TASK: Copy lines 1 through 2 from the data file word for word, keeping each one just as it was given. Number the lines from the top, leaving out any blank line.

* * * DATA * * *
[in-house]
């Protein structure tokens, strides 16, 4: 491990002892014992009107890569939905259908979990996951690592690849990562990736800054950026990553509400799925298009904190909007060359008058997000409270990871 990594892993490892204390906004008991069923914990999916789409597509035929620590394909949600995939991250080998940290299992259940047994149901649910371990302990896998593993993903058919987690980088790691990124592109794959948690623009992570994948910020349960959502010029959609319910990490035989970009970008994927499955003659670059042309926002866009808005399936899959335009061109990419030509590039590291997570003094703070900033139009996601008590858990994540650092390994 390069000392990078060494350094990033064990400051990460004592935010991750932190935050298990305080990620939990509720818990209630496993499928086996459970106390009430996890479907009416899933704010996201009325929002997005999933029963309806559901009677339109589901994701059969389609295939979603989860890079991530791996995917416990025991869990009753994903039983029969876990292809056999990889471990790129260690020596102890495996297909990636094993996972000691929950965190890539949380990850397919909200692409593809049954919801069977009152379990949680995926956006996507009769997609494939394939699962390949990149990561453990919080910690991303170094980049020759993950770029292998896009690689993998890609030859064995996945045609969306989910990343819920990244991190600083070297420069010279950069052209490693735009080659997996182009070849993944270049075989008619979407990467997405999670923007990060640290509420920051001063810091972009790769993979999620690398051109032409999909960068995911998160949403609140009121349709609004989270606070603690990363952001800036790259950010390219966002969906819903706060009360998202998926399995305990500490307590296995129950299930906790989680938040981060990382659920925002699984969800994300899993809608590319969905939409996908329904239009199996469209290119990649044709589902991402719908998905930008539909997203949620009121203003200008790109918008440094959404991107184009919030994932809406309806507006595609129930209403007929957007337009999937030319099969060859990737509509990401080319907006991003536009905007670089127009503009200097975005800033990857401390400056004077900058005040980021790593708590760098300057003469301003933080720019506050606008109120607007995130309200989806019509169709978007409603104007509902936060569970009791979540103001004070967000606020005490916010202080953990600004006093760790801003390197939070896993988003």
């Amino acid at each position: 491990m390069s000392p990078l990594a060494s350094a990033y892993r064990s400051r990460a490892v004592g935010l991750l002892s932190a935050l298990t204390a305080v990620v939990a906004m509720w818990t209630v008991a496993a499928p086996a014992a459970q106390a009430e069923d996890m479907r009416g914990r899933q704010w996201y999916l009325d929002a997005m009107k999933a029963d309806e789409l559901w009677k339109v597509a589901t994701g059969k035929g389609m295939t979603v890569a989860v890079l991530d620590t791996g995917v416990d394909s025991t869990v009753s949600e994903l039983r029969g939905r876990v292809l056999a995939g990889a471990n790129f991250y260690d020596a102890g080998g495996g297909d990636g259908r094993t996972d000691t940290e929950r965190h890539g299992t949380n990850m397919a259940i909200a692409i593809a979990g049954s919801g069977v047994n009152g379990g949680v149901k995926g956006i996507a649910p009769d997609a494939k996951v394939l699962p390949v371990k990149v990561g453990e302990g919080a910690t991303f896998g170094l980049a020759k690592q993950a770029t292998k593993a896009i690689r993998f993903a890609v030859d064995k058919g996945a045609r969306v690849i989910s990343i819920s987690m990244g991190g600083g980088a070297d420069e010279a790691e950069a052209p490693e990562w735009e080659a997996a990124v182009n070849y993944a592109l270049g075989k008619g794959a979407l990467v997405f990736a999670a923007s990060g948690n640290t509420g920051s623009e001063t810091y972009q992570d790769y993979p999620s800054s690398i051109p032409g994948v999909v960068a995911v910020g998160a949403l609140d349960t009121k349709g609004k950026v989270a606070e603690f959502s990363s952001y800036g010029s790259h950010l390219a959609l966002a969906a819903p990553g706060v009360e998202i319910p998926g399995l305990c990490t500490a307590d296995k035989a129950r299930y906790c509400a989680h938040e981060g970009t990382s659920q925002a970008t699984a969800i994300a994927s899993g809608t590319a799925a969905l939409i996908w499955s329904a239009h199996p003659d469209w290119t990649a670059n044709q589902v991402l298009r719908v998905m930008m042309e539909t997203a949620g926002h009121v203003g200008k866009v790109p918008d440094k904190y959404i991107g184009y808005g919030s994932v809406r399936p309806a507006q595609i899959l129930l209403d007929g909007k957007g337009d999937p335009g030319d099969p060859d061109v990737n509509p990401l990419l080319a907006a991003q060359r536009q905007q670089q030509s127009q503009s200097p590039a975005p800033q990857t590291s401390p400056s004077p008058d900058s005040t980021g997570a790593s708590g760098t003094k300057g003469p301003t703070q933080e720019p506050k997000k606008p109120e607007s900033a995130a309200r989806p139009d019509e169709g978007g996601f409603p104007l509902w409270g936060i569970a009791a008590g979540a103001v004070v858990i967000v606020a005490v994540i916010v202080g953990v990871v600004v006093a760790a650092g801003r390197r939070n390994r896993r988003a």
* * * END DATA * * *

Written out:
[in-house]
């Protein structure tokens, strides 16, 4: 491990002892014992009107890569939905259908979990996951690592690849990562990736800054950026990553509400799925298009904190909007060359008058997000409270990871 990594892993490892204390906004008991069923914990999916789409597509035929620590394909949600995939991250080998940290299992259940047994149901649910371990302990896998593993993903058919987690980088790691990124592109794959948690623009992570994948910020349960959502010029959609319910990490035989970009970008994927499955003659670059042309926002866009808005399936899959335009061109990419030509590039590291997570003094703070900033139009996601008590858990994540650092390994 390069000392990078060494350094990033064990400051990460004592935010991750932190935050298990305080990620939990509720818990209630496993499928086996459970106390009430996890479907009416899933704010996201009325929002997005999933029963309806559901009677339109589901994701059969389609295939979603989860890079991530791996995917416990025991869990009753994903039983029969876990292809056999990889471990790129260690020596102890495996297909990636094993996972000691929950965190890539949380990850397919909200692409593809049954919801069977009152379990949680995926956006996507009769997609494939394939699962390949990149990561453990919080910690991303170094980049020759993950770029292998896009690689993998890609030859064995996945045609969306989910990343819920990244991190600083070297420069010279950069052209490693735009080659997996182009070849993944270049075989008619979407990467997405999670923007990060640290509420920051001063810091972009790769993979999620690398051109032409999909960068995911998160949403609140009121349709609004989270606070603690990363952001800036790259950010390219966002969906819903706060009360998202998926399995305990500490307590296995129950299930906790989680938040981060990382659920925002699984969800994300899993809608590319969905939409996908329904239009199996469209290119990649044709589902991402719908998905930008539909997203949620009121203003200008790109918008440094959404991107184009919030994932809406309806507006595609129930209403007929957007337009999937030319099969060859990737509509990401080319907006991003536009905007670089127009503009200097975005800033990857401390400056004077900058005040980021790593708590760098300057003469301003933080720019506050606008109120607007995130309200989806019509169709978007409603104007509902936060569970009791979540103001004070967000606020005490916010202080953990600004006093760790801003390197939070896993988003």